One of the many things you can learn when you go kosher cruising is what Jewish communities are.

Židovská_obec or Jewish community ( in Hebrew קהילה Lauder) is nowadays under the laws of the Czech Republic registered a legal entity established religious organizations . The Jewish community is the smallest administrative unit of the Jewish community in the country, associates citizens of Jewish religion or Jewish origin in the given city and adjacent areas and ensures the proper functioning of their members’ lives in religious, cultural and social matters. The Federation of Jewish Communities in the Czech Republic (FŽO) is the overwhelming religious organization.


The term “village” has been used since the 13th century (see the Fourth Latehnic Council) when Jews were involuntarily forced to live separately from the Christian population in the so-called ghettos, and these territorial communities actually formed a closed community – the Kehil. It was almost independent in matters of internal administration. In most countries, the Jews were owned as property and controlled directly by the ruler, were therefore not theoretically subject to local courts. In certain times and areas. Jews were granted an extensive autonomy, both legally and in terms of property. Institut village persisted in modified form as well as the abolition of ghettos in the Czech lands in r. 1781 to to this day.

Modern Significance

After the abolition of ghettos in the second half of the 18th century, Jews were allowed to move freely to Christian parts of the city, perform other jobs, own land etc. At the same time, however, Jewish communities were removed from the jurisdiction and many institutions with previously united communities or their scope was very limited, mostly only on religious and ritual questions, not on civil and criminal issues in which Jewish communities were subject to civil law, just like other religious organizations. For this reason, a so-called Jewish religious community (ŽNO) was set up, which continued to operate in that place and cared for the religious life of the inhabitants of that village (now in the sense of a residential).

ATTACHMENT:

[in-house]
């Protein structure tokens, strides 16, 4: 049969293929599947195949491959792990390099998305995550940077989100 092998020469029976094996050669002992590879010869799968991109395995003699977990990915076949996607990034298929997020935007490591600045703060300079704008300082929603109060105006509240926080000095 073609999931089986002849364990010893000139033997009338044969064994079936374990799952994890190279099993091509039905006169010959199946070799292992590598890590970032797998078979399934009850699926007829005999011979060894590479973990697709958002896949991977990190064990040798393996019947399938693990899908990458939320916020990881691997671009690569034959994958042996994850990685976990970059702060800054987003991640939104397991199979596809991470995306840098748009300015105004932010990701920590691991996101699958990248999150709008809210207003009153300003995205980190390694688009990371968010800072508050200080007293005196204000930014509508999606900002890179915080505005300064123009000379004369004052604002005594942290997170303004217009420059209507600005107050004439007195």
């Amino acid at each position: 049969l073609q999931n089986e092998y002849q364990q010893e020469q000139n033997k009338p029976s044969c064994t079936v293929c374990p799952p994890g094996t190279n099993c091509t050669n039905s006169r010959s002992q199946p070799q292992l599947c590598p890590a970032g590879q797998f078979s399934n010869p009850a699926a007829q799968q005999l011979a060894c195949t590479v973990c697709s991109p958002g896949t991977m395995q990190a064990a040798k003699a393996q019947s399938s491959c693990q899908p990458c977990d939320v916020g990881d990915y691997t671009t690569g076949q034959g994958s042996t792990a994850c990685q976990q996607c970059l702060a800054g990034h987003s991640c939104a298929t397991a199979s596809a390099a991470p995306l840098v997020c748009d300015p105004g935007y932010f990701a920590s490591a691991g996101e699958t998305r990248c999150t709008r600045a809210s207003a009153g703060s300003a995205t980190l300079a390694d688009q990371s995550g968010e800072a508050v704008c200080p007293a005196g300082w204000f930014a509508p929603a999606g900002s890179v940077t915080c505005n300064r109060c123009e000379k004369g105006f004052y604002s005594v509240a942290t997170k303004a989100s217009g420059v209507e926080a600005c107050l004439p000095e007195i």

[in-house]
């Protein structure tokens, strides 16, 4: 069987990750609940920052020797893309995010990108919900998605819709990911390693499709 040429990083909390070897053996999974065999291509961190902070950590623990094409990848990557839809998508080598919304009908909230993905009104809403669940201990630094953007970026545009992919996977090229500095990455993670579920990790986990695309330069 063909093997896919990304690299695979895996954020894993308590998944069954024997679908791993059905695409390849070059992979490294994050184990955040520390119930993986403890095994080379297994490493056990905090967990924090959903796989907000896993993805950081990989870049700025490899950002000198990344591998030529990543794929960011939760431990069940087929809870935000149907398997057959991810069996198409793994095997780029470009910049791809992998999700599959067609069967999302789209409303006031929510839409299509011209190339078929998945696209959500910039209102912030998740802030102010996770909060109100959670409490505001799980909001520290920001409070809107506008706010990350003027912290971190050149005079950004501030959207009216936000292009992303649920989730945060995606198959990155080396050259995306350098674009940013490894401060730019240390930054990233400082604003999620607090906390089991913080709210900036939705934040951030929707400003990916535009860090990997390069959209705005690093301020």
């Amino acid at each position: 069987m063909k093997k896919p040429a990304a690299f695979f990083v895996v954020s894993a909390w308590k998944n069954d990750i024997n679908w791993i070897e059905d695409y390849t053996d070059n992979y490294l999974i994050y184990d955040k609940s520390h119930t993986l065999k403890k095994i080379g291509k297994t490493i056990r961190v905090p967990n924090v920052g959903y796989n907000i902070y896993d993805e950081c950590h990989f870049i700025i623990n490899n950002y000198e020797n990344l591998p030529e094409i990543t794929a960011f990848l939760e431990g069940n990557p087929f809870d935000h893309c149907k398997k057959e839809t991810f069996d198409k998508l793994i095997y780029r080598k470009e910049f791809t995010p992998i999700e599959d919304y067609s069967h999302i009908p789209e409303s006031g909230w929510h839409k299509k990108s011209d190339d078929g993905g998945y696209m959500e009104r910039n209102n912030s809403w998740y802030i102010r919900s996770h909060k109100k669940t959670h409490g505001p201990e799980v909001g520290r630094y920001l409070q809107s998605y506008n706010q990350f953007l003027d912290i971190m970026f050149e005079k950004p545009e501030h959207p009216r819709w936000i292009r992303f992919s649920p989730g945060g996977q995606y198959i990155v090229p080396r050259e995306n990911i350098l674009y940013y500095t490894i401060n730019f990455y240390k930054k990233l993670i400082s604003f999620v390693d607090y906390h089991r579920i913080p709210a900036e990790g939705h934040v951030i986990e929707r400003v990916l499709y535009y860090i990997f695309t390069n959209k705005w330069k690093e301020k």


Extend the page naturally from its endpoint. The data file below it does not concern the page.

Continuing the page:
The Structure of the Village

In the Czech Republic, the Jewish community is always fixed to a specific area in which it operates. The village has its own legal personality and its head is the chairman. Some villages have a rabbi, most not. If the rabbi and the working synagogues in the city are more, the chief rabbi is elected. In the Czech Republic, this applies only to Prague, which is the only city where more than one functioning synagogue is located. If the Jewish community does not have a rabbi, the chief regional rabbi, or his deputy, performs his functions.

Jewish Communities in the Czech Republic Today

According to the latest population census, Jewish communities in the Czech Republic have around 3,000 members (more than half of them are members of the Jewish community in Prague). This figure probably does not include all members of municipalities and does not include all citizens meeting the criteria for admission to Jewish communities. The total estimate of the number of Jews in the Czech Republic is estimated to be roughly between 5000 and 15000.

There are ten functioning Jewish communities in the Czech Republic:

  • Jewish community in Prague
  • The Jewish Community of Brno
  • Jewish Community in Ostrava
  • Jewish Community of Pilsen
  • Jewish community Olomouc
  • Jewish community Liberec
  • Jewish community of Karlovy Vary
  • The Jewish Community of Ústí nad Labem
  • Jewish Community Děčín
  • Jewish community of Teplice

In addition to these communities, there are other civic associations that focus on religious activities, but are not formally defined as Jewish communities. Some of them are incorporated into the structure of the Federation of Jewish Communities in the Czech Republic as so-called affiliated organizations.

Other Jewish Organizations

Other Jewish cultural and sporting organizations, which were – especially during the Second World War – were very much the rest of the cultural activities. It is worth mentioning for example Makabi, ZSK Hagibor, Hakoach, etc. One of the most active Jewish organizations in the Czech Republic since 1989 is the Czech Union of Jewish Youth (ČUŽM), which organizes religious, educational and cultural activities, trips, seminars, lectures and screenings movies with Jewish themes. ČUŽM also introduced Stolpersteine or Jom Ha’soa projects into the Czech public space.

You can learn more about Jewish history through a kosher tour.